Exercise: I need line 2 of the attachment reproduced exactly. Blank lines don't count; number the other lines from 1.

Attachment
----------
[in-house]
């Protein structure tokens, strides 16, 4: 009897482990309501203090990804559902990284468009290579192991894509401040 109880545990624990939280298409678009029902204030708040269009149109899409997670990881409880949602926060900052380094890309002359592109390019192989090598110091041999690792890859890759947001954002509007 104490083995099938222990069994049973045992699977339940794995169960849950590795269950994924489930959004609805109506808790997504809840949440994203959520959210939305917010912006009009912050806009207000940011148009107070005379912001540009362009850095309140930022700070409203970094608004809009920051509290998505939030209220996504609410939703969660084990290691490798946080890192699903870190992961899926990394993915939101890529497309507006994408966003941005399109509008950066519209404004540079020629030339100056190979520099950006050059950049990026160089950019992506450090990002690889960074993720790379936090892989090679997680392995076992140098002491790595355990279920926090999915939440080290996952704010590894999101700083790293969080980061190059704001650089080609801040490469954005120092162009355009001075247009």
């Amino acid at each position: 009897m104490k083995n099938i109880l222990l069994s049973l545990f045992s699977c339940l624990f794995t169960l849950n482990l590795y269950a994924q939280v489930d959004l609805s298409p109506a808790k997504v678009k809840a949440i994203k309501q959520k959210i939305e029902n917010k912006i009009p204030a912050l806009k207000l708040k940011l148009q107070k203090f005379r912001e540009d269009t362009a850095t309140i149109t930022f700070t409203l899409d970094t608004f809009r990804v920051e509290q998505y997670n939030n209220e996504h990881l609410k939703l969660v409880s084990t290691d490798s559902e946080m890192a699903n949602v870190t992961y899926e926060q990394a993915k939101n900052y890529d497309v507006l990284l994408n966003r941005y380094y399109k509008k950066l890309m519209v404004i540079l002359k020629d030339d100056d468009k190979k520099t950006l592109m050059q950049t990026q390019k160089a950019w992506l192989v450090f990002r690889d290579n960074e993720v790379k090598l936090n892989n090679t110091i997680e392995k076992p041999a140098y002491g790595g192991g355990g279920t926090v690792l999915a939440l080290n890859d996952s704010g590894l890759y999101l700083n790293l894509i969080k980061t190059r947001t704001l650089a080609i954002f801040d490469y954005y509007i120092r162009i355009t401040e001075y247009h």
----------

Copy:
């Protein structure tokens, strides 16, 4: 009897482990309501203090990804559902990284468009290579192991894509401040 109880545990624990939280298409678009029902204030708040269009149109899409997670990881409880949602926060900052380094890309002359592109390019192989090598110091041999690792890859890759947001954002509007 104490083995099938222990069994049973045992699977339940794995169960849950590795269950994924489930959004609805109506808790997504809840949440994203959520959210939305917010912006009009912050806009207000940011148009107070005379912001540009362009850095309140930022700070409203970094608004809009920051509290998505939030209220996504609410939703969660084990290691490798946080890192699903870190992961899926990394993915939101890529497309507006994408966003941005399109509008950066519209404004540079020629030339100056190979520099950006050059950049990026160089950019992506450090990002690889960074993720790379936090892989090679997680392995076992140098002491790595355990279920926090999915939440080290996952704010590894999101700083790293969080980061190059704001650089080609801040490469954005120092162009355009001075247009």